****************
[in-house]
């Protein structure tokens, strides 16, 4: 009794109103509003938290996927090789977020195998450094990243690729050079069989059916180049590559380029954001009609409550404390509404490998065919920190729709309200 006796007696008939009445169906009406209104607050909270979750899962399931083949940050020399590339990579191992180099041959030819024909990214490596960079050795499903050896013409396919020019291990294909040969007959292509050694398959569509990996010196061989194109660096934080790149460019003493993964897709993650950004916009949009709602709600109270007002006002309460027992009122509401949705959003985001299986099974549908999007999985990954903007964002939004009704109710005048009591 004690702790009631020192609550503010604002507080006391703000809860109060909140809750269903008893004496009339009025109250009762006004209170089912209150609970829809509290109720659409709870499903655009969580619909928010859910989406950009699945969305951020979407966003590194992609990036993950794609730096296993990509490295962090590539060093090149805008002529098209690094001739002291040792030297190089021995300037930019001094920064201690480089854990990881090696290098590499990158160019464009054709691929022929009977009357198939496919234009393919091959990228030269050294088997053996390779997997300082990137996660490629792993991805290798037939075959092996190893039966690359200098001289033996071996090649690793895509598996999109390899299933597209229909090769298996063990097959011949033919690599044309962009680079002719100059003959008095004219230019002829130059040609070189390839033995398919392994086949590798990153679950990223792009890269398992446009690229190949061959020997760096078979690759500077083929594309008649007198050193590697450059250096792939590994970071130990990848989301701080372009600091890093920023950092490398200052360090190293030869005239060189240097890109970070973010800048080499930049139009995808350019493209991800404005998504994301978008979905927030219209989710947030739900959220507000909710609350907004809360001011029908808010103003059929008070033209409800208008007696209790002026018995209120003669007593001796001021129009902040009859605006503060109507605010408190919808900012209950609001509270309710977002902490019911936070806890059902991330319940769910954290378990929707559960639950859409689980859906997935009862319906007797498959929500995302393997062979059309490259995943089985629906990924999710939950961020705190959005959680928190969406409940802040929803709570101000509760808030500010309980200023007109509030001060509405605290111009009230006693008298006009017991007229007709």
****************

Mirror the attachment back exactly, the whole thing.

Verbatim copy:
[in-house]
């Protein structure tokens, strides 16, 4: 009794109103509003938290996927090789977020195998450094990243690729050079069989059916180049590559380029954001009609409550404390509404490998065919920190729709309200 006796007696008939009445169906009406209104607050909270979750899962399931083949940050020399590339990579191992180099041959030819024909990214490596960079050795499903050896013409396919020019291990294909040969007959292509050694398959569509990996010196061989194109660096934080790149460019003493993964897709993650950004916009949009709602709600109270007002006002309460027992009122509401949705959003985001299986099974549908999007999985990954903007964002939004009704109710005048009591 004690702790009631020192609550503010604002507080006391703000809860109060909140809750269903008893004496009339009025109250009762006004209170089912209150609970829809509290109720659409709870499903655009969580619909928010859910989406950009699945969305951020979407966003590194992609990036993950794609730096296993990509490295962090590539060093090149805008002529098209690094001739002291040792030297190089021995300037930019001094920064201690480089854990990881090696290098590499990158160019464009054709691929022929009977009357198939496919234009393919091959990228030269050294088997053996390779997997300082990137996660490629792993991805290798037939075959092996190893039966690359200098001289033996071996090649690793895509598996999109390899299933597209229909090769298996063990097959011949033919690599044309962009680079002719100059003959008095004219230019002829130059040609070189390839033995398919392994086949590798990153679950990223792009890269398992446009690229190949061959020997760096078979690759500077083929594309008649007198050193590697450059250096792939590994970071130990990848989301701080372009600091890093920023950092490398200052360090190293030869005239060189240097890109970070973010800048080499930049139009995808350019493209991800404005998504994301978008979905927030219209989710947030739900959220507000909710609350907004809360001011029908808010103003059929008070033209409800208008007696209790002026018995209120003669007593001796001021129009902040009859605006503060109507605010408190919808900012209950609001509270309710977002902490019911936070806890059902991330319940769910954290378990929707559960639950859409689980859906997935009862319906007797498959929500995302393997062979059309490259995943089985629906990924999710939950961020705190959005959680928190969406409940802040929803709570101000509760808030500010309980200023007109509030001060509405605290111009009230006693008298006009017991007229007709």